Michael Cera: BAFTA and SAG Award nominated actor; films include Superbad, Juno, Youth In Revolt, and Scott Pilgrim vs. The World. Currently filming The Untitled Mark Webber Project.
RJ Cutler: Oscar nominee and Emmy Award winning director/producer; films include The War Room, Thin, and The September Issue.
Abigail Disney: Film producer and philanthropist; films include 2008 TFF Best Documentary Winner, Pray the Devil Back to Hell, Children of Invention, Sons of Perdition and the upcoming narrative feature Return.
Whoopi Goldberg: Moderator on television’s The View, and actress, comedian, humanitarian with Oscar, Golden Globe, Emmy, Tony and Grammy wins. Recent films include Toy Story 3, For Colored Girls and the upcoming A Little Bit of Heaven.
Louie Psihoyos: Oscar and DGA winning director; films include The Cove and the upcoming The Singing Planet.
Peter Scarlet: Executive Director of the Abu Dhabi Film Festival, former Artistic Director of TFF and former Director of the Cinematheque Francaise.
Emerging Competition Categories:
The jurors for the 2011 Emerging Narrative Competition are:
Paul Dano: Independent Spirit and SAG award nominated actor; films include L.I.E., Little Miss Sunshine, There Will Be Blood, the recently released Meek’s Cutoff and the upcoming Another Bulls--t Night in Suck City.
Atom Egoyan: Oscar, Golden Palm and Independent Spirit Award nominated director/producer; films include Exotica, The Sweet Hereafter, Felicia’s Journey, Where the Truth Lies, Adoration, and Chloe.
Zoe Kazan: TFF 2009 Best Actress winner for The Exploding Girl; other films include Me and Orson Welles, The Private Lives of Pippa Lee, It’s Complicated and the recently released films Happythankyoumoreplease, and Meek’s Cutoff.
Anna Kendrick: Oscar, BAFTA, Golden Globe , SAG, Independent Spirit and Tony award nominated actress; films include Rocket Science, the Twilight series, Up in the Air, Scott Pilgrim vs. the World, and the upcoming Live With It.
Rainn Wilson: Emmy and SAG Award nominee for television’s The Office; films include Juno, The Rocker, Hesher and the just completed Few Options.
The jurors for the 2011 Emerging Documentary Competition are:
Margaret Bodde: Documentary producer and film preservationist; films include No Direction Home: Bob Dylan, Time Piece, Public Speaking and the upcoming Living in the Material World: George Harrison.
Jared Cohen: Director of Google Ideas, Adjunct Fellow at the Council for Foreign Relations and Author of One Hundred Days of Silence: America and the Rwanda Genocide, and Children of Jihad: A Young American's Travels Among the Youth of the Middle East
J.D. Heyman: Executive Editor of People and former editor at Us Weekly. Held editorial positions at Cosmopolitan and the New York Daily News. Author of books include Get a Life: A Guide to Jobs, Money and the Real World, and The Singled Out Guide to Dating.
Lauren Hutton: Fashion icon, actress, television host and beauty industry pioneer. Film roles include American Gigolo and, more recently, The Joneses. Guest star on television’s Nip/Tuck and host of several shows, including a late-night talk show.
Annie Sundberg: IFC and Sundance award nominated director; films include The Trials of Darryl Hunt, The Devil Came on Horseback and Joan Rivers: A Piece of Work.
Short Film Competition Categories:
The jurors for the 2011 Narrative Short Film Competition are:
David O. Russell: Oscar, Golden Globe nominee and Independent Spirit Award Winner: films include Spanking the Monkey, Flirting with Disaster, Three Kings, I Heart Huckabees, The Fighter and the upcoming Nailed.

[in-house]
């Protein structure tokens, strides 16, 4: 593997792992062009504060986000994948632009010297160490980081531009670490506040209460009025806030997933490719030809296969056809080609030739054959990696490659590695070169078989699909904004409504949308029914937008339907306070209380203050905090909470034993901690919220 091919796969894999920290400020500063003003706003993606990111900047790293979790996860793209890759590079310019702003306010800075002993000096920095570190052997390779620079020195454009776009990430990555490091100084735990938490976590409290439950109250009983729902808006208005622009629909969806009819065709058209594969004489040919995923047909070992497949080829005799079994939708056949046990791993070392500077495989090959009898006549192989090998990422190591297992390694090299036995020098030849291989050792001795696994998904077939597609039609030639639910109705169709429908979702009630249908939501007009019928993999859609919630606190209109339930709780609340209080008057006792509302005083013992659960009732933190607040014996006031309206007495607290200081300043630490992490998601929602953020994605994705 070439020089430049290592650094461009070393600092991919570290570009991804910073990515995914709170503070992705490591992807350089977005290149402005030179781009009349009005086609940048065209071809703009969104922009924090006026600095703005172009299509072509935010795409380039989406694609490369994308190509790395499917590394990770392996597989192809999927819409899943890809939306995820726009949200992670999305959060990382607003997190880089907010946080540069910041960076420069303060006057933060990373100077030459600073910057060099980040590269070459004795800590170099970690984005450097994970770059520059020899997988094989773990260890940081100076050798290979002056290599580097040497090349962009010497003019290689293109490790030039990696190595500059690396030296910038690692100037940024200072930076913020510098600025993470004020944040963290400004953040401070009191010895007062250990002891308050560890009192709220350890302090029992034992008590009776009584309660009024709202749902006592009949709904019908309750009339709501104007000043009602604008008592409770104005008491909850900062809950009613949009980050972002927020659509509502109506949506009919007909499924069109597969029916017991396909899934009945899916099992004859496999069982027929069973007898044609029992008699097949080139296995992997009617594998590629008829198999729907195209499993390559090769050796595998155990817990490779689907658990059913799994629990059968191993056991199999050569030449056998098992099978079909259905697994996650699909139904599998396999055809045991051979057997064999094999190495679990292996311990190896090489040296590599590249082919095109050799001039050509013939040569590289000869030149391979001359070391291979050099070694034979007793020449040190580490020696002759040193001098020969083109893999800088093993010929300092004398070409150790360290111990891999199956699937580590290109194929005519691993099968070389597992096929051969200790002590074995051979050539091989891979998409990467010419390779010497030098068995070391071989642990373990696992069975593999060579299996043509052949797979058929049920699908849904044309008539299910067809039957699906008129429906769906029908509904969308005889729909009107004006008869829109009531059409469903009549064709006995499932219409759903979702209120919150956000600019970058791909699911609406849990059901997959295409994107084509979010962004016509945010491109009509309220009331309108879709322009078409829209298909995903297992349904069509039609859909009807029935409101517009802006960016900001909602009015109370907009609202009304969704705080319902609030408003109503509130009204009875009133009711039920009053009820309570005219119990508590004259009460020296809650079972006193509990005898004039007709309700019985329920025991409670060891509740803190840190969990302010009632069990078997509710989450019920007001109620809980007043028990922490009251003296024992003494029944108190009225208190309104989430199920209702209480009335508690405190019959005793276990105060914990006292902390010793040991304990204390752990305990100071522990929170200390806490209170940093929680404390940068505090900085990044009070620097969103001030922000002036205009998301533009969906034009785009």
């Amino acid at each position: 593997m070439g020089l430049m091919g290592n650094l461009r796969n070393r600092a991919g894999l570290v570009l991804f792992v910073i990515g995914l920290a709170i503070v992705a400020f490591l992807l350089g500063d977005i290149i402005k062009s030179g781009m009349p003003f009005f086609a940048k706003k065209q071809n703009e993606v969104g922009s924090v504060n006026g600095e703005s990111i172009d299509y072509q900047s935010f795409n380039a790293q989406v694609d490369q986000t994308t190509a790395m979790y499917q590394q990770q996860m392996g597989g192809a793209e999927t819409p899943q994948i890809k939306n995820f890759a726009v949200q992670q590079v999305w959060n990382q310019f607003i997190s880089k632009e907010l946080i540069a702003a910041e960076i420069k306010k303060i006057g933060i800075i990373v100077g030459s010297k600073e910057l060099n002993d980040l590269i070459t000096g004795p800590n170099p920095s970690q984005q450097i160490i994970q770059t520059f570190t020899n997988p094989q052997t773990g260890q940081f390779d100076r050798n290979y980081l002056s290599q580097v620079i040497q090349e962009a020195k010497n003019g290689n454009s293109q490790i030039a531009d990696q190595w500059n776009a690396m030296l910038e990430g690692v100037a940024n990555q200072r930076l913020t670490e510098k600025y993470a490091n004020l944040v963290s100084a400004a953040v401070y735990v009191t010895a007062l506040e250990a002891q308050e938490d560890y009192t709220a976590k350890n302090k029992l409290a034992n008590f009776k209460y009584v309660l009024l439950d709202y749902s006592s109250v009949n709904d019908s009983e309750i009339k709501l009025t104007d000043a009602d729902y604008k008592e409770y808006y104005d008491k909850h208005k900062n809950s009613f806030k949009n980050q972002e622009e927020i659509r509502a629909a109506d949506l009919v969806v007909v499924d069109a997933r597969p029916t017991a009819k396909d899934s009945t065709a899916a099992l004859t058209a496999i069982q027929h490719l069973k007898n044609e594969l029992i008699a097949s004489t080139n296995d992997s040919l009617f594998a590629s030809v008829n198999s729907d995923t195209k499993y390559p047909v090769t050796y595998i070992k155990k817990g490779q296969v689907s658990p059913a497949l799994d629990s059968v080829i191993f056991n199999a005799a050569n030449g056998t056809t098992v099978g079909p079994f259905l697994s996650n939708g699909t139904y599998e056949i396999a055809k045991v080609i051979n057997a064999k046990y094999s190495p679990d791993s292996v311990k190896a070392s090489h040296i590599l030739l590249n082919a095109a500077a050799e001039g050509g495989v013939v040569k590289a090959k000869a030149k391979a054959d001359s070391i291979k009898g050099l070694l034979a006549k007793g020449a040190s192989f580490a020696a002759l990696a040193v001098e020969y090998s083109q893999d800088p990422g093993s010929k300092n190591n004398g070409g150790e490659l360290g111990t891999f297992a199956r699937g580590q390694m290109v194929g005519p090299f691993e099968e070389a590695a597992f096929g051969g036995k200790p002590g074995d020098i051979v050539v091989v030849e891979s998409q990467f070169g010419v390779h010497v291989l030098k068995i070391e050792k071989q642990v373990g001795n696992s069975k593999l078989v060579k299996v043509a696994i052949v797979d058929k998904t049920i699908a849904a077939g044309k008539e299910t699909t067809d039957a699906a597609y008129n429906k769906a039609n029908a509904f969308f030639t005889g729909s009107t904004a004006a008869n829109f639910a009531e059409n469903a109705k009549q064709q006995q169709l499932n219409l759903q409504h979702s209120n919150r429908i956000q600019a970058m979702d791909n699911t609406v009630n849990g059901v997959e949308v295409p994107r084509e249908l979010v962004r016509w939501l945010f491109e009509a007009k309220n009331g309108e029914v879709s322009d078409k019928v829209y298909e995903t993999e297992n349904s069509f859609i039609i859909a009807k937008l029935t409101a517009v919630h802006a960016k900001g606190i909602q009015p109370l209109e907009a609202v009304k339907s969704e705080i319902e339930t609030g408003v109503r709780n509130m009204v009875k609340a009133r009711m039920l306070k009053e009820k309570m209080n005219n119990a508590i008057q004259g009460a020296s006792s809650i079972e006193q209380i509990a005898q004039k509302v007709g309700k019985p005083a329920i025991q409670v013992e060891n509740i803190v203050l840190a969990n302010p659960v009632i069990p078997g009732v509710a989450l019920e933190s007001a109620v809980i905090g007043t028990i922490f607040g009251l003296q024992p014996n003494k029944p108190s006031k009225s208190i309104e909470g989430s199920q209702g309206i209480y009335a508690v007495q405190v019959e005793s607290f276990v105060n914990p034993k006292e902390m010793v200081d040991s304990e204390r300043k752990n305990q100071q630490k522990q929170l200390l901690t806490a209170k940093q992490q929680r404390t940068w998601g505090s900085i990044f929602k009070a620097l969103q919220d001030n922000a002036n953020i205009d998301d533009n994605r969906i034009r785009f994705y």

Nora Ephron: Multiple Oscar, Golden Globe nominated and BAFTA winning writer-director; films include Silkwood, When Harry Met Sally …, Sleepless in Seattle and Julie and Julia.
Ceci Kurzman: Founder of Nexus Management Group, whose clients include Shakira, and consultant for the Global Philanthropy Group.
Denis Leary: Golden Globe and Emmy nominate actor/writer/producer; work includes Rescue Me, In Search of Ted Demme and the Ice Age films.
Fran Lebowitz: Author noted for her social commentary, recently the subject of the HBO documentary Public Speaking, directed by Martin Scorsese.
Paul Schneider: Actor and screenwriter; films include All the Real Girls, The Family Stone, Lars & the Real Girl, Bright Star, Away We Go & the upcoming Water for Elephants.
Jimmy Wales: Internet entrepreneur and Co-founder of Wkipedia.
The jurors for the 2011 Documentary and Student Short Film Competitions are:
Ahmed Ahmed: Comedian and director; noted for his directorial debut Just Like Us, an official selection of the 2010 Tribeca and Doha Tribeca film festivals. Other films include the UAE film City of Life and Iron Man.
Agnes Gund: President Emerita of MoMA, noted philanthropist, and collector of modern and contemporary art.
Zoe Kravitz: Actress; film roles include The Brave One, Birds of America, The Greatest and the upcoming Beware the Gonzo (a 2010 TFF selection and upcoming release by Tribeca Film), Yelling to the Sky and X:Men: First Class.
Nicole Lapin: Anchor of CNBC’s Worldwide Exchange, contributor to Today, Morning Joe, Daily Rundown, and Jansing & Co, as well as the Huffington Post. Former anchor at CNN.
Lisa Shields: VP of Communications and Marketing, Council on Foreign Relations.
Christine Vachon: Independent Spirit Award winning producer. Films and television projects include Mildred Pierce, Safe, I Shot Andy Warhol, Boys Don’t Cry, Far From Heaven, I’m Not There, and Cairo Time.
Patrick Wilson: Golden Globe nominated actor; best known for Little Children, Watchmen, Hard Candy and Angels in America; upcoming films include The Ledge, and Young Adult.
Together, the six TFF juries will award $175,000 in cash and prizes. Festival winners will also receive a piece of original art by an acclaimed artist as part of the Tribeca Film Festival Artists Awards program.